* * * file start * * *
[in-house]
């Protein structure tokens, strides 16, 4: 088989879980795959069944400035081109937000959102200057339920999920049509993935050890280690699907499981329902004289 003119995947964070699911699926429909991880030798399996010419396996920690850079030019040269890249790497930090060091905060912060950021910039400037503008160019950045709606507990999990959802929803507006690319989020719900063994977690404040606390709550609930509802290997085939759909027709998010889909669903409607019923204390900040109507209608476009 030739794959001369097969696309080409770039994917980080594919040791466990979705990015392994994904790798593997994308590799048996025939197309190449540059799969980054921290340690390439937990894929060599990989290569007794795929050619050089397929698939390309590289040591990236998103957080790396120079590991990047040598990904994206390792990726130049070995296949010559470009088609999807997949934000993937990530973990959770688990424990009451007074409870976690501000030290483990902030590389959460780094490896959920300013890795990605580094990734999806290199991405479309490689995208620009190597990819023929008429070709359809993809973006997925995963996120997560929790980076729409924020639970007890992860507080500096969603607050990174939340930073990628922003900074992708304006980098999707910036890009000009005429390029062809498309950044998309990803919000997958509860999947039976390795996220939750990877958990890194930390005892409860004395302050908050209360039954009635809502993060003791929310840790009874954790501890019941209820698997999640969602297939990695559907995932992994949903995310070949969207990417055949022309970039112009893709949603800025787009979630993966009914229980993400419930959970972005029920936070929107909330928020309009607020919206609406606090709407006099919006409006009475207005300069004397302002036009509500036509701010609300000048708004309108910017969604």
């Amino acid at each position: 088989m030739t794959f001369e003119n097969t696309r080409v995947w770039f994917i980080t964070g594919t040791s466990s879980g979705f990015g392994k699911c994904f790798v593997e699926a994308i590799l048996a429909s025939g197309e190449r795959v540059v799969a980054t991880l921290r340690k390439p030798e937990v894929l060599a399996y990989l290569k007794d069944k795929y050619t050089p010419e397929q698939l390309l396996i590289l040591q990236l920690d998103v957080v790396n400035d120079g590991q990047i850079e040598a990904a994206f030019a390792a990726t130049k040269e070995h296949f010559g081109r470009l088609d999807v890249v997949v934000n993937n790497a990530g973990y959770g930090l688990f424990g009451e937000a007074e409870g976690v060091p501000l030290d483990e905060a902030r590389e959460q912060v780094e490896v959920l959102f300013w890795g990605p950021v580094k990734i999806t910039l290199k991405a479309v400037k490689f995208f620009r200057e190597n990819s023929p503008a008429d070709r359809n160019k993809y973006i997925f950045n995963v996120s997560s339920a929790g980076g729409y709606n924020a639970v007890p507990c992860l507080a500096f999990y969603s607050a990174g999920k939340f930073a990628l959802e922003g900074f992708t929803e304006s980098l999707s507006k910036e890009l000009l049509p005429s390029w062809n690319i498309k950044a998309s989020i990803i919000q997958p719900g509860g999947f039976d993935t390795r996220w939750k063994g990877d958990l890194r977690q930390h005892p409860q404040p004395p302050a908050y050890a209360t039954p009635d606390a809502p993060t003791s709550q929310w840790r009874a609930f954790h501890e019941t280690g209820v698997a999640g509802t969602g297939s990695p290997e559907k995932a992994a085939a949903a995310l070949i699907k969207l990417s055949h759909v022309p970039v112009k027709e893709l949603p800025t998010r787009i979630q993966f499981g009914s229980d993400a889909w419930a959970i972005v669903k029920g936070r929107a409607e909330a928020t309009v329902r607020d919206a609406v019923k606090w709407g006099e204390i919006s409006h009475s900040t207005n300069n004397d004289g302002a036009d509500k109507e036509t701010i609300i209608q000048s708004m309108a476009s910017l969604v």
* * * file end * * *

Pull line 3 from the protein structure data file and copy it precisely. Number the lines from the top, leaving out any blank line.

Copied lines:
């Amino acid at each position: 088989m030739t794959f001369e003119n097969t696309r080409v995947w770039f994917i980080t964070g594919t040791s466990s879980g979705f990015g392994k699911c994904f790798v593997e699926a994308i590799l048996a429909s025939g197309e190449r795959v540059v799969a980054t991880l921290r340690k390439p030798e937990v894929l060599a399996y990989l290569k007794d069944k795929y050619t050089p010419e397929q698939l390309l396996i590289l040591q990236l920690d998103v957080v790396n400035d120079g590991q990047i850079e040598a990904a994206f030019a390792a990726t130049k040269e070995h296949f010559g081109r470009l088609d999807v890249v997949v934000n993937n790497a990530g973990y959770g930090l688990f424990g009451e937000a007074e409870g976690v060091p501000l030290d483990e905060a902030r590389e959460q912060v780094e490896v959920l959102f300013w890795g990605p950021v580094k990734i999806t910039l290199k991405a479309v400037k490689f995208f620009r200057e190597n990819s023929p503008a008429d070709r359809n160019k993809y973006i997925f950045n995963v996120s997560s339920a929790g980076g729409y709606n924020a639970v007890p507990c992860l507080a500096f999990y969603s607050a990174g999920k939340f930073a990628l959802e922003g900074f992708t929803e304006s980098l999707s507006k910036e890009l000009l049509p005429s390029w062809n690319i498309k950044a998309s989020i990803i919000q997958p719900g509860g999947f039976d993935t390795r996220w939750k063994g990877d958990l890194r977690q930390h005892p409860q404040p004395p302050a908050y050890a209360t039954p009635d606390a809502p993060t003791s709550q929310w840790r009874a609930f954790h501890e019941t280690g209820v698997a999640g509802t969602g297939s990695p290997e559907k995932a992994a085939a949903a995310l070949i699907k969207l990417s055949h759909v022309p970039v112009k027709e893709l949603p800025t998010r787009i979630q993966f499981g009914s229980d993400a889909w419930a959970i972005v669903k029920g936070r929107a409607e909330a928020t309009v329902r607020d919206a609406v019923k606090w709407g006099e204390i919006s409006h009475s900040t207005n300069n004397d004289g302002a036009d509500k109507e036509t701010i609300i209608q000048s708004m309108a476009s910017l969604v």